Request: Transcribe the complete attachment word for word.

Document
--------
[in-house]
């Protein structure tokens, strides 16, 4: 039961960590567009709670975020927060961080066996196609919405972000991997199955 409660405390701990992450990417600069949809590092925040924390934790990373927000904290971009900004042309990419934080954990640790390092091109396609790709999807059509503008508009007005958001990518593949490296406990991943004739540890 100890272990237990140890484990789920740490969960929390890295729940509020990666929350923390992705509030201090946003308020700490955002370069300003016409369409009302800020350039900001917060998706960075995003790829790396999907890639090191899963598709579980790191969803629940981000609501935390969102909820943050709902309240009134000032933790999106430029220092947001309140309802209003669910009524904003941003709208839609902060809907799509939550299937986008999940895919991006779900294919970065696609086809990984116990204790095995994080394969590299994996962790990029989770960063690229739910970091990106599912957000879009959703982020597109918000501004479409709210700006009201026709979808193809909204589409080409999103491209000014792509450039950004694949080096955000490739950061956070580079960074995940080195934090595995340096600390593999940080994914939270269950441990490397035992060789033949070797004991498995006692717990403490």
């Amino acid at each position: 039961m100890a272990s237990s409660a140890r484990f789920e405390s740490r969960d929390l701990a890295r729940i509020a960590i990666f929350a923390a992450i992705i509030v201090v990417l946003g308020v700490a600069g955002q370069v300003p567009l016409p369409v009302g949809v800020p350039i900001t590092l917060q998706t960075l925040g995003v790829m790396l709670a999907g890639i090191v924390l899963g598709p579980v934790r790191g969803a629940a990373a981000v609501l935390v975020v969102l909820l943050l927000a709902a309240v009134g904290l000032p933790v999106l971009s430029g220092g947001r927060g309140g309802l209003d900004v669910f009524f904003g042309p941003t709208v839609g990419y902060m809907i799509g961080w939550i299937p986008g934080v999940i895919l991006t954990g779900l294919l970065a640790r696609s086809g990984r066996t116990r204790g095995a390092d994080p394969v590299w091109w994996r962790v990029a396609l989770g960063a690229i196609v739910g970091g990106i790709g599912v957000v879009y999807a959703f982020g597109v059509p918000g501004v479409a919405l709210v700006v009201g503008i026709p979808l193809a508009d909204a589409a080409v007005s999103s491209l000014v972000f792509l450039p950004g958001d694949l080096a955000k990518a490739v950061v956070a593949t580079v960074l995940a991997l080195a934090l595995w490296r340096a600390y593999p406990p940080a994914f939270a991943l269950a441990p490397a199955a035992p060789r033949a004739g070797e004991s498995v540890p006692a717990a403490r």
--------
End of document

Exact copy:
[in-house]
């Protein structure tokens, strides 16, 4: 039961960590567009709670975020927060961080066996196609919405972000991997199955 409660405390701990992450990417600069949809590092925040924390934790990373927000904290971009900004042309990419934080954990640790390092091109396609790709999807059509503008508009007005958001990518593949490296406990991943004739540890 100890272990237990140890484990789920740490969960929390890295729940509020990666929350923390992705509030201090946003308020700490955002370069300003016409369409009302800020350039900001917060998706960075995003790829790396999907890639090191899963598709579980790191969803629940981000609501935390969102909820943050709902309240009134000032933790999106430029220092947001309140309802209003669910009524904003941003709208839609902060809907799509939550299937986008999940895919991006779900294919970065696609086809990984116990204790095995994080394969590299994996962790990029989770960063690229739910970091990106599912957000879009959703982020597109918000501004479409709210700006009201026709979808193809909204589409080409999103491209000014792509450039950004694949080096955000490739950061956070580079960074995940080195934090595995340096600390593999940080994914939270269950441990490397035992060789033949070797004991498995006692717990403490």
């Amino acid at each position: 039961m100890a272990s237990s409660a140890r484990f789920e405390s740490r969960d929390l701990a890295r729940i509020a960590i990666f929350a923390a992450i992705i509030v201090v990417l946003g308020v700490a600069g955002q370069v300003p567009l016409p369409v009302g949809v800020p350039i900001t590092l917060q998706t960075l925040g995003v790829m790396l709670a999907g890639i090191v924390l899963g598709p579980v934790r790191g969803a629940a990373a981000v609501l935390v975020v969102l909820l943050l927000a709902a309240v009134g904290l000032p933790v999106l971009s430029g220092g947001r927060g309140g309802l209003d900004v669910f009524f904003g042309p941003t709208v839609g990419y902060m809907i799509g961080w939550i299937p986008g934080v999940i895919l991006t954990g779900l294919l970065a640790r696609s086809g990984r066996t116990r204790g095995a390092d994080p394969v590299w091109w994996r962790v990029a396609l989770g960063a690229i196609v739910g970091g990106i790709g599912v957000v879009y999807a959703f982020g597109v059509p918000g501004v479409a919405l709210v700006v009201g503008i026709p979808l193809a508009d909204a589409a080409v007005s999103s491209l000014v972000f792509l450039p950004g958001d694949l080096a955000k990518a490739v950061v956070a593949t580079v960074l995940a991997l080195a934090l595995w490296r340096a600390y593999p406990p940080a994914f939270a991943l269950a441990p490397a199955a035992p060789r033949a004739g070797e004991s498995v540890p006692a717990a403490r």